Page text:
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Our Story

In every part of the diocese, our priorities are to grow disciples WIDER in every community, connecting with YOUNGER generations, growing DEEPER roots of faith.  


The story of the diocese is part of the story of the world-wide church commissioned by Jesus and empowered through the gift of Holy Spirit on the day of Pentecost. Jesus said, “Go and make disciples of all nations, baptising them in the name of the Father and of the Son and of the Holy Spirit, and teaching them to obey everything I have commanded you. And surely I am with you always, to the end of the age.” Matthew 28:19-20.

The Good News of Jesus Christ was first brought to this region many centuries ago, notably in circa 627 through a mission led by Paulinus, sent by Pope Gregory in Rome.  He baptised new Christians in the River Trent and went on to become the first bishop of York. Some of the earliest churches were then planted in Anglo-Saxon times, including a church on the site of what would later become Southwell Minister. 

In the medieval period a number of prominent monasteries were also established, becoming communities of prayer and learning, as well as centres of mission, notably in Lenton, Worksop, Welbeck and Thurgarton.

The story of the church has not been without times of painful division and spiritual decline, yet there have also been people of courage and vision who inspired renewal which, by God’s grace, brought about the revitalisation of the church and a fresh wave of mission. Some also became leading figures in social reform, education and health care. 

For twelve hundred years Nottinghamshire was part of the Diocese of York with its own archdeacon in Nottingham. For a short while in the 19th century it became part of Diocese of Lincoln before the Diocese of Southwell was established in 1884, with Southwell Minster becoming the cathedral church. Initially the diocese included Derbyshire, until the further expanding populations meant that a new Diocese of Derby was formed in 1927. In 2005 the diocese was renamed Southwell and Nottingham, recognising that a large proportion of the population lived in what is now one of the core cities of the UK.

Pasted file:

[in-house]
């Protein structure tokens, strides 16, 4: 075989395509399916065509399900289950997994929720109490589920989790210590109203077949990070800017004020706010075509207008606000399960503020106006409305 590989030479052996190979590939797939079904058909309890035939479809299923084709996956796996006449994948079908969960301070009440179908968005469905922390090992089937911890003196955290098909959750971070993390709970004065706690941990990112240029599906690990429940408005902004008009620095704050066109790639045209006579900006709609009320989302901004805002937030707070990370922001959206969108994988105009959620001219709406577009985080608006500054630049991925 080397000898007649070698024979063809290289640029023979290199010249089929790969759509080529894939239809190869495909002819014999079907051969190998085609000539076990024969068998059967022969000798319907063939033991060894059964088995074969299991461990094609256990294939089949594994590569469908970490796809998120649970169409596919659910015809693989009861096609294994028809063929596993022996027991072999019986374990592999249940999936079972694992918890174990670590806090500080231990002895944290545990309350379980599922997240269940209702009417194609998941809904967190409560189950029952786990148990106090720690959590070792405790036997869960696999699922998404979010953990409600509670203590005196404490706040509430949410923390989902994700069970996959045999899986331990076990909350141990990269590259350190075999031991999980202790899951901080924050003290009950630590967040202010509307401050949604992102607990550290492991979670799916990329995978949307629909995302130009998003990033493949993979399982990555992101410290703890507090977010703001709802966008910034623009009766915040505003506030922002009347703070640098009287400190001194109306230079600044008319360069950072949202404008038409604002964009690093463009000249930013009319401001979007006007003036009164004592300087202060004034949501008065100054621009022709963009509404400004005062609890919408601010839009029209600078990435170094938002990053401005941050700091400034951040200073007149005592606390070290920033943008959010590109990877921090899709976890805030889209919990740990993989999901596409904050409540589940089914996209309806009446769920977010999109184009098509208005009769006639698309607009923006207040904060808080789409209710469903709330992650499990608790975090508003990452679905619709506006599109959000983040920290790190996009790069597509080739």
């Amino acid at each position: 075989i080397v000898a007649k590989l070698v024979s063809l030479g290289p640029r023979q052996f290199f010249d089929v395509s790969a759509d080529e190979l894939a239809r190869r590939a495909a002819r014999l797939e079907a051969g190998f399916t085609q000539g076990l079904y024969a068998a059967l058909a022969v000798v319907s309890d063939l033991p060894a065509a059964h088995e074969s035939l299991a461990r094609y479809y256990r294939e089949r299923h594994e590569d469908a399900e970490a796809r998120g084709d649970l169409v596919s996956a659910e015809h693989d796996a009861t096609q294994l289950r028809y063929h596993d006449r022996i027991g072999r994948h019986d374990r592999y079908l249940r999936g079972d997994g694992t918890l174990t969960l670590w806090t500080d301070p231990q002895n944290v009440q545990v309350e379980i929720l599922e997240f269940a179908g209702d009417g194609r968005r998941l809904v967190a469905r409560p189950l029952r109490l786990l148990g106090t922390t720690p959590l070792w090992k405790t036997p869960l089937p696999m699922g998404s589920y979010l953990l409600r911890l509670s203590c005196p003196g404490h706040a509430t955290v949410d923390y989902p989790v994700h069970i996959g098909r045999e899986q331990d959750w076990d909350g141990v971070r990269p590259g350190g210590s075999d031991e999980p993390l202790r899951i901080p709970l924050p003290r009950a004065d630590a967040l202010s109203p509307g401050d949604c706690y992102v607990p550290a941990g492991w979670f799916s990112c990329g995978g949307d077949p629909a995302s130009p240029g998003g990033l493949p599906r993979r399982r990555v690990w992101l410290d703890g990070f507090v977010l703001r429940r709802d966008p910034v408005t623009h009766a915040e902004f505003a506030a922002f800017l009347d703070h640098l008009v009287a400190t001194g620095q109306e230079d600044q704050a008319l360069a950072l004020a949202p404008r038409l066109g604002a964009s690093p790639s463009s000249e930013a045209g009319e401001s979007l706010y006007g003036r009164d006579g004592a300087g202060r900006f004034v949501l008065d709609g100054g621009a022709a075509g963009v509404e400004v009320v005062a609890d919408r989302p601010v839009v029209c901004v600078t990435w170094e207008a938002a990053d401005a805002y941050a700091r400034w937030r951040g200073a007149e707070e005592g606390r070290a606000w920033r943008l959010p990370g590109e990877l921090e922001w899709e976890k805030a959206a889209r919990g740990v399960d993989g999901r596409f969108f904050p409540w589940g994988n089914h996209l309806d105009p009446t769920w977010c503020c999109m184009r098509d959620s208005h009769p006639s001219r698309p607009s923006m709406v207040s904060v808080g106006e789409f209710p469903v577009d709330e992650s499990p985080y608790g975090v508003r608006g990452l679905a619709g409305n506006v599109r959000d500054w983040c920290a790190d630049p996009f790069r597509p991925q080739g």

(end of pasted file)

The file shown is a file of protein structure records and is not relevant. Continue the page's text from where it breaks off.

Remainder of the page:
Centuries of Faith in Action

The story of the diocese is told above all through the lives of the people who lived out their faith in good and difficult times, not only through the ministry of the church but in every sphere of life. It includes the vital partnership with other parts of the church and the significant role they have played in deepening faith and bringing renewal. There are some who became well-known in their time such as Walter Hilton of Thurgaton Priory (c1340-1396), Thomas Cranmer of Aslockton (1489-1546) and William Booth born in Sneinton (1829-1912 ) but most were ordinary people of faith who have made a difference though sharing their faith and passing it on to a new generation.

The story continues to unfold as the Holy Spirit equips the church for new opportunities for mission in Jesus’ name. 


The rich traditions and stories represented through these strands of faith are very much part of the diverse worship seen today. Now, the diocese is made up of two Archdeaconries, overseen by the Archdeacon of Nottingham and Archdeacon of Newark. Together, they are made up of over 300 parish churches and missional communities serving rural and urban areas across Nottinghamshire and some parts of South Yorkshire.
In the north, there are the farms of the Dukeries, Sherwood Forest, and the former industrial towns undergoing regeneration and expansion. In the south is the vibrant, multicultural city of Nottingham with its industry, universities, and teaching hospitals of international acclaim. Such diversity and community characterise our nation. It is no wonder that the legend of Robin Hood has come to rest in the heart of England, between rich and poor, town and country, north and south, rebels and reformers.


Our faith calls us to find new ways to introduce people to Jesus in diverse settings that are accessible to all. One of our newest worshipping communities is ‘The Potting Shed’. Located in the middle of the county, this new community of faith gathers for worship in a barn and also supports the mission and ministry of rural churches in the surrounding villages.

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